The Beginnings of the West Hempstead Fire Department - 100 Years On by Yossi Azose

Updated: Sep 13, 2019



The inception of the West Hempstead Fire Dept. began years before it’s formal charter in 1919. West Hempstead resident Helen Duryea recalled that, in the early decades of the Twentieth Century, her father Edwin and uncle Frank Duryea would organize volunteer “bucket brigades” among the local farmers to address fire emergencies that occurred in the area.

A number of factors contributed to the formation of our Fire department. First, the adjacent neighborhood of Lakeview had already been served since 1909 by the Lakeview Hook & Ladder Co, and WH residents looked to emulate their neighbors to the south. Second, residential subdivisions, starting with Fairlawn Park in 1906, would begin a long process whereby West Hempstead property would be converted from farmland into rows of homes upon neatly platted streets. Thereafter, fire protection in West Hempstead became a matter of safeguarding entire town blocks from destruction rather than merely saving isolated barns and farm houses. Finally, fresh from victory in Europe in WWI, scores of young, able-bodied “doughboys” would return home in the beginning of 1919 and provide a propitious pool of volunteers to join the fire department.

At the start of 1919, the Victory Chemical Engine Co. was formed out of a series of meetings that were held to plan the way forward for the nascent department. On Friday March 21, at the third meeting of the company at the home of Ed Duryea, it was reported that 36 members had already been recruited. At that same meeting, the initial officers were installed, whose names formed a veritable who’s who of prominent citizens of WH: Foreman William S. Stringham, who owned a general store on Hempstead Turnpike in Munson, Assistant Foreman Wallace Hill, whose day job as a foreman at the NY Telephone Company no doubt served him well in his new position, Treasurer Henry Lee, a retired Norwegian shipbuilder who lived on Chestnut Street and founded Trinity Lutheran Church, among other things, President Emil Baumbach, Vice President Paul Ohrtman who had a prolific local civic career as SD27 president, Sanitation Dist. 6 commissioner, and Town of Hempstead Receiver of Taxes, and trustees E.C. and F.E. Duryea. Soon thereafter the group filed incorporation papers with the Town of Hempstead and NY Secretary of State, as the Victory Chemical Engine & Hose Co. No. 1. On July 10, it was reported in the Hempstead Sentinel that the TOH had given its consent to the charter and in the following month, the Secretary of State followed suit.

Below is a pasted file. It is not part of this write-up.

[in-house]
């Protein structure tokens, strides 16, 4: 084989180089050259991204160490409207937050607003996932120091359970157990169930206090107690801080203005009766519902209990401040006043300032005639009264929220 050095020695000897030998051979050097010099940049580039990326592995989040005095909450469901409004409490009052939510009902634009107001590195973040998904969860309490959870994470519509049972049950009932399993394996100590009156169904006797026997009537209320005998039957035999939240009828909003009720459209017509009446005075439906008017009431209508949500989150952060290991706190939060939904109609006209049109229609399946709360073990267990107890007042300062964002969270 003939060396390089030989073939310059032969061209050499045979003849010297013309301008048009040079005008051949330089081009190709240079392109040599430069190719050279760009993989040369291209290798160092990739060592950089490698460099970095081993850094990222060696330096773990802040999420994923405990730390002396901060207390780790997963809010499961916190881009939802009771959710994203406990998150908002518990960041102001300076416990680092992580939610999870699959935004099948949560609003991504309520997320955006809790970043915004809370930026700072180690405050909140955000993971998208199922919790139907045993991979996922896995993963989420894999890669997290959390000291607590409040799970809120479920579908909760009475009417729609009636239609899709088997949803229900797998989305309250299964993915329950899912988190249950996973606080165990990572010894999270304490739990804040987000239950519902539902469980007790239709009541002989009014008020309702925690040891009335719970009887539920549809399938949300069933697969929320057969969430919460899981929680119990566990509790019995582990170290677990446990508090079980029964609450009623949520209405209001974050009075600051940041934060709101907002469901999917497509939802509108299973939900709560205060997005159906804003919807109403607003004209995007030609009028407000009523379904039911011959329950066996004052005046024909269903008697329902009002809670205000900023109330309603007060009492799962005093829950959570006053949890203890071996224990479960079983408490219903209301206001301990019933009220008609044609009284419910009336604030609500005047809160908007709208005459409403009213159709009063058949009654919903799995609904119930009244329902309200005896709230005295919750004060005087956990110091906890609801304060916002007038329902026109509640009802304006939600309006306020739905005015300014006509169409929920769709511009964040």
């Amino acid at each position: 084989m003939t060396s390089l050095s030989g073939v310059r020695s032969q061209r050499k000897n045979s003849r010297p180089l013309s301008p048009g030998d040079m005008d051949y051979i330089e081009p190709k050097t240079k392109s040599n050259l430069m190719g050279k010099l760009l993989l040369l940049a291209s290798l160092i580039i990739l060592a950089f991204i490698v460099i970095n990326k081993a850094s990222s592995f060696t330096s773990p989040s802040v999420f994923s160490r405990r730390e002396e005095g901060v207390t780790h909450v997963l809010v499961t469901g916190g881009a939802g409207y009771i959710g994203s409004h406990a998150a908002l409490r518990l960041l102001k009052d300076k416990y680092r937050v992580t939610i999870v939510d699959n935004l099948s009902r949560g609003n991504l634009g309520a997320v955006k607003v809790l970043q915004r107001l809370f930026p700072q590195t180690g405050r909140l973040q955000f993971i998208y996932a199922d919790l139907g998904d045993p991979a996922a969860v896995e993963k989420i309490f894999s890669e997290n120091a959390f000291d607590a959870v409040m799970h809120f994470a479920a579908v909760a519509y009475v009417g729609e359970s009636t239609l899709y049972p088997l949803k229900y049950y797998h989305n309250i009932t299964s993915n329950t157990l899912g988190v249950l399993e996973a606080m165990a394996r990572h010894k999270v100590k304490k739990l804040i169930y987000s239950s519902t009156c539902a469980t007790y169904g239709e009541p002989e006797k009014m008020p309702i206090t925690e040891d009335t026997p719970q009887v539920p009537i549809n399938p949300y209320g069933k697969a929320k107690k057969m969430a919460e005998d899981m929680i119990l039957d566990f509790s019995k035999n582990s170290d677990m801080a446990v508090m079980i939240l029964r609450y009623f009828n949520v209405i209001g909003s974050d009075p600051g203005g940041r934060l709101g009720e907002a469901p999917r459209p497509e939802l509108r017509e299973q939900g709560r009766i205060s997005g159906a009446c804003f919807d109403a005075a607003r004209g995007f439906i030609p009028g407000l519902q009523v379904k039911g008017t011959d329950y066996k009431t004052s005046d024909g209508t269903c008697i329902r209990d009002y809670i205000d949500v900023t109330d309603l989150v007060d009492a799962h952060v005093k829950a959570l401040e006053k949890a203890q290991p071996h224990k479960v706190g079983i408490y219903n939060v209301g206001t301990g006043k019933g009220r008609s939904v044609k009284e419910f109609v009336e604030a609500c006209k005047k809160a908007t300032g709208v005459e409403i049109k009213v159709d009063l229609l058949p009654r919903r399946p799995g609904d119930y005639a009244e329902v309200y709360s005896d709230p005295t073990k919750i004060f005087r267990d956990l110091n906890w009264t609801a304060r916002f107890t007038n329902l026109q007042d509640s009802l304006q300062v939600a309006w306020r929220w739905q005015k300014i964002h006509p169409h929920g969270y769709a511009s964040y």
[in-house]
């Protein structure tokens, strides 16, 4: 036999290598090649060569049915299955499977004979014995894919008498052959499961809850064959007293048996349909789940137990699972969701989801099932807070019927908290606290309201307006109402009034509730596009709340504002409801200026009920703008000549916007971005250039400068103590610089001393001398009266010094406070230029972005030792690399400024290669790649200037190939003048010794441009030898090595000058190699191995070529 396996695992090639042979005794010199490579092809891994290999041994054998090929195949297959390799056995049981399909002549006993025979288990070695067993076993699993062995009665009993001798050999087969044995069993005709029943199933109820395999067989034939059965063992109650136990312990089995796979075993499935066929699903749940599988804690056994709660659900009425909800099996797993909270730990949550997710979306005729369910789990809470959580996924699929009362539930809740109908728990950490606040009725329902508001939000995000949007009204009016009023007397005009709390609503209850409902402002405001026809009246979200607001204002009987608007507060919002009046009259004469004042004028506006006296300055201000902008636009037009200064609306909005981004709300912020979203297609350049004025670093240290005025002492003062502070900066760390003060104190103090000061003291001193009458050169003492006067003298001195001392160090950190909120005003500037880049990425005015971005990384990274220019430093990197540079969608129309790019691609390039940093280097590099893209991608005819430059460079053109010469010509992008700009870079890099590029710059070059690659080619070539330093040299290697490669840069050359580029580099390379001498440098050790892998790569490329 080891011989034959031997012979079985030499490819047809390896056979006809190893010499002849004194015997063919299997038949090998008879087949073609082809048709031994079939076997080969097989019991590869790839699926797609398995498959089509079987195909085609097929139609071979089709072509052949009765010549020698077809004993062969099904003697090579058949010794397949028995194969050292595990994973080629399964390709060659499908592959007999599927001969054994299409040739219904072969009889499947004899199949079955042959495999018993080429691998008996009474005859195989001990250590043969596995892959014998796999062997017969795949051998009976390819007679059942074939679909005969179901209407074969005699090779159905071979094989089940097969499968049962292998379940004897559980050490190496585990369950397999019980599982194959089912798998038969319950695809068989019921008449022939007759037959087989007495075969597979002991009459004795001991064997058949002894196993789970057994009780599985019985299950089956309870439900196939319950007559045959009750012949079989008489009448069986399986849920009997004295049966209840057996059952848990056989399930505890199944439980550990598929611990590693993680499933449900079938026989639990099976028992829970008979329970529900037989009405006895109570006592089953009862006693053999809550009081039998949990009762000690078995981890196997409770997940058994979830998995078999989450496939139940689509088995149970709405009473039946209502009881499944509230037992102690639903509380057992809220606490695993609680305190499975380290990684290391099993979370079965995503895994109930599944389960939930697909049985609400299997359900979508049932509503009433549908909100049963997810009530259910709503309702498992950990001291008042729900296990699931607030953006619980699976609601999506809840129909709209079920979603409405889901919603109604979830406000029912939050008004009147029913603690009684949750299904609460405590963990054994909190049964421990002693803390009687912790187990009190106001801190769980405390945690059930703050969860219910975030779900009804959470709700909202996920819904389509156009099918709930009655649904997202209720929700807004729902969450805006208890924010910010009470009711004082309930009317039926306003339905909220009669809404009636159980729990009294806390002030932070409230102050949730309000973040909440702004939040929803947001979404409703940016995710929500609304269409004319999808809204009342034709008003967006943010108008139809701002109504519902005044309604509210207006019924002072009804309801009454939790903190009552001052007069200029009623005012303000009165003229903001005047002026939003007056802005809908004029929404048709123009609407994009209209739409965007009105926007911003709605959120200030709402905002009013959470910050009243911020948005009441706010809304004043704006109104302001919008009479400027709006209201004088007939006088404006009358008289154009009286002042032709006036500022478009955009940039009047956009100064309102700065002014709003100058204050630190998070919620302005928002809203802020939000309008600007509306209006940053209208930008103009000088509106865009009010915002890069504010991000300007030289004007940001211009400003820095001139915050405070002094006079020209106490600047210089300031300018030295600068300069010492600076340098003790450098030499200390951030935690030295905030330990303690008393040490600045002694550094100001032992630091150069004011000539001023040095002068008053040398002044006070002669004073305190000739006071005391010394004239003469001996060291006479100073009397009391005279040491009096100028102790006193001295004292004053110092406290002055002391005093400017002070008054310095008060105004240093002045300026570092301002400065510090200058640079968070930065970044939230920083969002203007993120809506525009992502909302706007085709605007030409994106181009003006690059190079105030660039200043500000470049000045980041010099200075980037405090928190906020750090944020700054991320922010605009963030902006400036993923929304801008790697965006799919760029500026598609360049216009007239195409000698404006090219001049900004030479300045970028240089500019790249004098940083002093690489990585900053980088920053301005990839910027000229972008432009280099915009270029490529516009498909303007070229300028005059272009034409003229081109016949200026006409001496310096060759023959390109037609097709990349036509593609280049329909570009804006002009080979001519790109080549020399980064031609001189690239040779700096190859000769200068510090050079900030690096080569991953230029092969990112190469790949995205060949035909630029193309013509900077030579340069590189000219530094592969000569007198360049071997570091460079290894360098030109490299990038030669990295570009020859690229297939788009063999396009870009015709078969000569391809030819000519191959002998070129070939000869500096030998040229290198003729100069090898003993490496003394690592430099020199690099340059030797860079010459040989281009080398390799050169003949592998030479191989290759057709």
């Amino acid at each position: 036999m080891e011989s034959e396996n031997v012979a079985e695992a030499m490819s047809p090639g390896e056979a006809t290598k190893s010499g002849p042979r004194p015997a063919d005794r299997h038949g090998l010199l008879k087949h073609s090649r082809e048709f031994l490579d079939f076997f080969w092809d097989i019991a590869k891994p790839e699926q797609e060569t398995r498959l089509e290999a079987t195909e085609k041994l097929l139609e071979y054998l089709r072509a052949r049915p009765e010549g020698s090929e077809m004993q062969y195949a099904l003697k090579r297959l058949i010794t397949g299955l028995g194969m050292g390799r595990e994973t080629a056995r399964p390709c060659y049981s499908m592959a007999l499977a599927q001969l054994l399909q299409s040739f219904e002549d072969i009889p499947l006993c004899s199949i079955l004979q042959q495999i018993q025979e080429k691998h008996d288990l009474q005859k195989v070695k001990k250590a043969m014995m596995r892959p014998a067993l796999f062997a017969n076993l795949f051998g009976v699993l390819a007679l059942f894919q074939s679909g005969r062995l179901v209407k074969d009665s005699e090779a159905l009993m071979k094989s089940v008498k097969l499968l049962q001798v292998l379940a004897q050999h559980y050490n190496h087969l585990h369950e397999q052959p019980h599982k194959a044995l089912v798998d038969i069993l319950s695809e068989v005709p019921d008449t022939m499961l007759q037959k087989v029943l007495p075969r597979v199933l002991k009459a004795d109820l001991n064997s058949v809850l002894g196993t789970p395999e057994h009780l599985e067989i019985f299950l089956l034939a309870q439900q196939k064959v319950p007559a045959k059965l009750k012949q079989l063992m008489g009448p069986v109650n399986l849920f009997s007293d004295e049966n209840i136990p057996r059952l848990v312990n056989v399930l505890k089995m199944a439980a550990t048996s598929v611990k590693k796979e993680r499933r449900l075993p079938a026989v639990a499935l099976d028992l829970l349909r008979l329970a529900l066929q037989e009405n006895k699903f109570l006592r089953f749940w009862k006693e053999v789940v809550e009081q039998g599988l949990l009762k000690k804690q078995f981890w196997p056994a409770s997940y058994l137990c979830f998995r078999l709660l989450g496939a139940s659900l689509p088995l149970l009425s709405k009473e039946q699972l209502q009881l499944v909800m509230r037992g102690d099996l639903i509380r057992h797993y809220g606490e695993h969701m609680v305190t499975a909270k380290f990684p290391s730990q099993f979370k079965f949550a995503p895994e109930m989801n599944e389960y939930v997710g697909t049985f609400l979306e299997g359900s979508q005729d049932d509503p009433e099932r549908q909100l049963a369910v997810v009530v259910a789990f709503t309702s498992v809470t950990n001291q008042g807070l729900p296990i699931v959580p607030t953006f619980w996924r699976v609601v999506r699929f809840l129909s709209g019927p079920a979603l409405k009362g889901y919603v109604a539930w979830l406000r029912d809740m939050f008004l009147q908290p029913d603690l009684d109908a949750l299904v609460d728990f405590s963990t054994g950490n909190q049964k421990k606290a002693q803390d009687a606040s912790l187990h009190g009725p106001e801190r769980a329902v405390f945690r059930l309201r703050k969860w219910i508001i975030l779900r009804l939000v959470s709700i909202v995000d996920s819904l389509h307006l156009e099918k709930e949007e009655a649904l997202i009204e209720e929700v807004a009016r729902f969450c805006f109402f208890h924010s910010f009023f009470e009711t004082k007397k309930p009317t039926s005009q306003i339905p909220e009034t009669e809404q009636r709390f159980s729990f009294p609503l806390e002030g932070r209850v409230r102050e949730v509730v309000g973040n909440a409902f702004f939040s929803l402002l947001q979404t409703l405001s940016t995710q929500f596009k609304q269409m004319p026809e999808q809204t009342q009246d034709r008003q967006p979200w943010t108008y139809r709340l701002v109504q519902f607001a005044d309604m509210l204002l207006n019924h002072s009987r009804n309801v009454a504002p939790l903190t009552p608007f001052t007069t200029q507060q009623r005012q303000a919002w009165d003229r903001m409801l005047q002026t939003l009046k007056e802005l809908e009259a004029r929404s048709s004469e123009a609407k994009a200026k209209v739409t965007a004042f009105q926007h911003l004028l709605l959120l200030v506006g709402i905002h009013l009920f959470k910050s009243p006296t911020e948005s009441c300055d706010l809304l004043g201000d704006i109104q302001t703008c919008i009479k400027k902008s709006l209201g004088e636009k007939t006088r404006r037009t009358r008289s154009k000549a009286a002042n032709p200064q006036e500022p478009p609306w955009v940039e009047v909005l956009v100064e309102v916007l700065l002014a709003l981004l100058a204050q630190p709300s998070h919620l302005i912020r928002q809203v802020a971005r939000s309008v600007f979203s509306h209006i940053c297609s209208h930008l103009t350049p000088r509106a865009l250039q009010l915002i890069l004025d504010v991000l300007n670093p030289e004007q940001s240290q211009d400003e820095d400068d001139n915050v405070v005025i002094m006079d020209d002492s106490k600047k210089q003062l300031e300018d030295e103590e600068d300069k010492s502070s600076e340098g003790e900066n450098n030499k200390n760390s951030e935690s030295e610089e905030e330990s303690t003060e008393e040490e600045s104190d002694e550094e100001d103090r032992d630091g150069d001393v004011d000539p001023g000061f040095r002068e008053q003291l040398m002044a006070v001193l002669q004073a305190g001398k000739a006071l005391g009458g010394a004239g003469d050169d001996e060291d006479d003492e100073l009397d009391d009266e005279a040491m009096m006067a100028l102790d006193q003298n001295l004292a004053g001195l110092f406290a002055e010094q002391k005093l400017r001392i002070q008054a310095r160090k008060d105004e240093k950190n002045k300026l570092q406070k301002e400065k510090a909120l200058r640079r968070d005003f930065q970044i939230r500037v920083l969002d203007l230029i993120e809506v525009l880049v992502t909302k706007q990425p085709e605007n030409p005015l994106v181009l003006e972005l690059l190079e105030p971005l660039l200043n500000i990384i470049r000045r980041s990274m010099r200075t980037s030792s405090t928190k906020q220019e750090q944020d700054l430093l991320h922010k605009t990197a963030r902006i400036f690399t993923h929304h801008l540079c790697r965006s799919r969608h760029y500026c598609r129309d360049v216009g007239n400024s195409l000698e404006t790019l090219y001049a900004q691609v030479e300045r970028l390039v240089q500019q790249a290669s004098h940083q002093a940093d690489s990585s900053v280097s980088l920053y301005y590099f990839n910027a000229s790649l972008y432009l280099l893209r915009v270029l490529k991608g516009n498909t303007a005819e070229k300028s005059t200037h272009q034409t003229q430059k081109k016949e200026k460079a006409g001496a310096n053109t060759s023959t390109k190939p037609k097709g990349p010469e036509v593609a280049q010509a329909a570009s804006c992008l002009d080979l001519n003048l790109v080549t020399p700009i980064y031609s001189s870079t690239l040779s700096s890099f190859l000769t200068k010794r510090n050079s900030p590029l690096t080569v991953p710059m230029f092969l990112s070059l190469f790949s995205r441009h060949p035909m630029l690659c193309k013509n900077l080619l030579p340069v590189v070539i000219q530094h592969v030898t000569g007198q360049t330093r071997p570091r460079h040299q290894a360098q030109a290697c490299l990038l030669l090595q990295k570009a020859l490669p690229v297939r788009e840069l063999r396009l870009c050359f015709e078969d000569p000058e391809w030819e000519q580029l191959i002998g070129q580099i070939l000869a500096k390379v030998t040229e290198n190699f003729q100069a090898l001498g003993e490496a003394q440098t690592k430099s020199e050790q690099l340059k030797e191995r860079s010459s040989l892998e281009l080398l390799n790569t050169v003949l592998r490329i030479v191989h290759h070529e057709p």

A suitable centrally-located property upon which to build a fire house was chosen along Hempstead Turnpike, on land owned by Alice Bailey. In February 1921, a Ladies Auxiliary was formed with Mrs. Paul Ohrtman, Mrs. Bruno Naumann, and Mrs. Charles Hoegle as founding officers. The Auxiliary raised the $500 purchase price by hosting barn dances, strawberry festivals and various social events to obtain the requisite funds. The well known local contractor Carl Mirschel was hired to build the fire house and groundbreaking occurred on May 15, 1921. The following year, on April 17, 1922, a vote held at the new fire house was carried for the appropriation of $5,090 for the purchase of fire apparatus and equipment, as well as a new fire alarm.

In 1927, the formation of the WH Water district had a profound effect on fire protection of the neighborhood, as water lines and hydrants were installed throughout the district. In the ensuing years, the volunteer firefighters competed in various athletic and skills competitions. The Westerners drill team went on to win the State Championship drill competition in 1937, 1939, 1940, 1941, 1951 and 2012, as well as the National Championship in 1939. In 1952, a new modern fire house was built to replace the old wooden house that had served the district for 30 years.

Many of the officers and volunteers of the WH fire department have deep roots whose families span two and sometimes even three generations of service to the district, including well known local families such as Brohm, Riesterer and Schroeher. The Schroeher family planted roots in the 1790s and the Patriarch of the family, Louis, ran what was probably the first hotel in the area in Franklin Square. Louis’ grandson Joseph was a founding member of the WH Fire Dept. and his son Keith served as fire chief for many decades as well.

The WHCSA wishes the WH Fire Dept and well deserved congratulations on this milestone. We hope to see you at the 100th anniversary parade and celebration block party on September 21.

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